Gifts from the Sea?

As a splurge, Melissa and I recently spent two days at an eco-friendly beach-front place (Boca Paila Camp) in the Sian Ka’an Biosphere Reserve south of Tulum, Mexico. With the sea too rough for snorkeling, we spent a lot of time walking on the beach. The off-shore currents in that area bring a lot of trash from all over the Atlantic washing up on shore.

Based on our unscientific survey, here are the top three things coming out of the sea (not counting bits of sea grass and broken coral that you’d expect to find on the beach):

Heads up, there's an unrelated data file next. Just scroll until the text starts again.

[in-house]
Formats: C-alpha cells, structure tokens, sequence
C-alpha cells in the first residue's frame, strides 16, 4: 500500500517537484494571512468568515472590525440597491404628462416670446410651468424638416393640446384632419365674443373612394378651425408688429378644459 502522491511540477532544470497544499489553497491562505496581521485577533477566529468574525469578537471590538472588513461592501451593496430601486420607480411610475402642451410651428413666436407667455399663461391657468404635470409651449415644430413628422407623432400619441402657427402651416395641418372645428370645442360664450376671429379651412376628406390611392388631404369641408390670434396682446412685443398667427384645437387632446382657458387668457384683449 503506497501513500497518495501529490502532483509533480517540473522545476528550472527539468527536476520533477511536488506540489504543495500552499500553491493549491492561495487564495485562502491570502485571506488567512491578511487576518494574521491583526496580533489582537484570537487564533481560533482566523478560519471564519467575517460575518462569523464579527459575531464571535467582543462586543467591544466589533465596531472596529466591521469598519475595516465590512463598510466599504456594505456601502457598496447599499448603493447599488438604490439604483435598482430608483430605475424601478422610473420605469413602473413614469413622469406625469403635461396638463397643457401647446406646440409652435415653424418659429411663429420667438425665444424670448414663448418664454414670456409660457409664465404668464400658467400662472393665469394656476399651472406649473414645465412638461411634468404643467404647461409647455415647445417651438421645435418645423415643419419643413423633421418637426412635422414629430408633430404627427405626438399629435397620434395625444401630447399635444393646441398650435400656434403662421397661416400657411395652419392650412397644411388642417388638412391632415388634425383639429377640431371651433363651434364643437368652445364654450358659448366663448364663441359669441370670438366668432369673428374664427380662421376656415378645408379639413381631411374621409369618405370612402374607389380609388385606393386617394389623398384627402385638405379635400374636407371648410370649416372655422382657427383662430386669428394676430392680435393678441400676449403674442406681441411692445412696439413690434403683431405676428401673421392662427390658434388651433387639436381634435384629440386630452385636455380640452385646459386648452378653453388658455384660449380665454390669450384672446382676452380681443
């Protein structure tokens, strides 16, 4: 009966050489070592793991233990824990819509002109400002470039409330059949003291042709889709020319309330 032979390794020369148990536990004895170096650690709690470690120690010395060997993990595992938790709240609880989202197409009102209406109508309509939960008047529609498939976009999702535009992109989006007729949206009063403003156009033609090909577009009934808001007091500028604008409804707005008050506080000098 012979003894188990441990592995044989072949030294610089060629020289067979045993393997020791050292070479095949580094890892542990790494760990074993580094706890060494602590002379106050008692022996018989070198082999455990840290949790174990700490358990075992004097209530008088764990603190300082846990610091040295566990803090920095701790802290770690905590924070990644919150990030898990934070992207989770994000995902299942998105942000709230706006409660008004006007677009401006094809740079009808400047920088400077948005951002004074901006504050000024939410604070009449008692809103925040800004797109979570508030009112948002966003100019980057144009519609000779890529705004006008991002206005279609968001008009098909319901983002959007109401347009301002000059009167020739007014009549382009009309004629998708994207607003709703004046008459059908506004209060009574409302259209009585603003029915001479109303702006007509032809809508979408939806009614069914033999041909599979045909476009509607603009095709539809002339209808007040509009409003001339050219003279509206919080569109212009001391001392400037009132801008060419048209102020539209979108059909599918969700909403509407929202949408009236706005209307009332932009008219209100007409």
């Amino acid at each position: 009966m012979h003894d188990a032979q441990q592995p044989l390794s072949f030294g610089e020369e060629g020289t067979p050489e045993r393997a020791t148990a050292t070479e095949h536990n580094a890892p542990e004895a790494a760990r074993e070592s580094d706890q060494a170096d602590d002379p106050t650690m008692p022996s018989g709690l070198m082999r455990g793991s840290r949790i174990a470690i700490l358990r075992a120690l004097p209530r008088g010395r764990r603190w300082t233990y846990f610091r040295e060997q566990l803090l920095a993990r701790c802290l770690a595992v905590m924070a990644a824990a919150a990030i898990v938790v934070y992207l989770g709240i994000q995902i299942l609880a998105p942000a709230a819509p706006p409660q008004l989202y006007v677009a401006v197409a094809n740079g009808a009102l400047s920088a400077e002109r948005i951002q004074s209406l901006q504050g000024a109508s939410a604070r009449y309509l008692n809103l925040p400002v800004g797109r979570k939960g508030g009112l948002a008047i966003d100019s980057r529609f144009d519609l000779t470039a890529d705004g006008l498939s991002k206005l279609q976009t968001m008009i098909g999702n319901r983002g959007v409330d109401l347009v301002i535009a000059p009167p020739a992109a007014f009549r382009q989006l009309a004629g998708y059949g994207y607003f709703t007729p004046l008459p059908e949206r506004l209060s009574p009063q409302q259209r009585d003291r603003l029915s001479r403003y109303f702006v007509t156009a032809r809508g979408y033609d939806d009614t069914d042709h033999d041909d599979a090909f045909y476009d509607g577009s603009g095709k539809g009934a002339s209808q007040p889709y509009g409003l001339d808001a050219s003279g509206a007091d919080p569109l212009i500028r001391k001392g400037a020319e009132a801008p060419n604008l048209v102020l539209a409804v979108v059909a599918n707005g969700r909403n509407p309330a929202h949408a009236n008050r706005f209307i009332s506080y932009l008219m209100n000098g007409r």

1) Plastic bottles: we saw tons of soda and water bottles, milk jugs, detergent bottles, motor oil and antifreeze bottles—whatever size and shape, they’re all out there.

2) Coconuts: some look like they fell off the local palm trees fairly recently, but others have clearly been tossed around for a good while because they’re covered in barnacles.

3) Shoes: no really, in two beach walks, we counted 10 washed-up shoes. Sandals, flip-flops, a high-heeled open-toed mule, even a boot. Where do they come from? Do people take off their shoes to go into the water and leave them too close to the tide line? Do the shoes get washed off the decks of sailboats or accidentally kicked over the rail of cruise ships?

It’s a strange old world out there.

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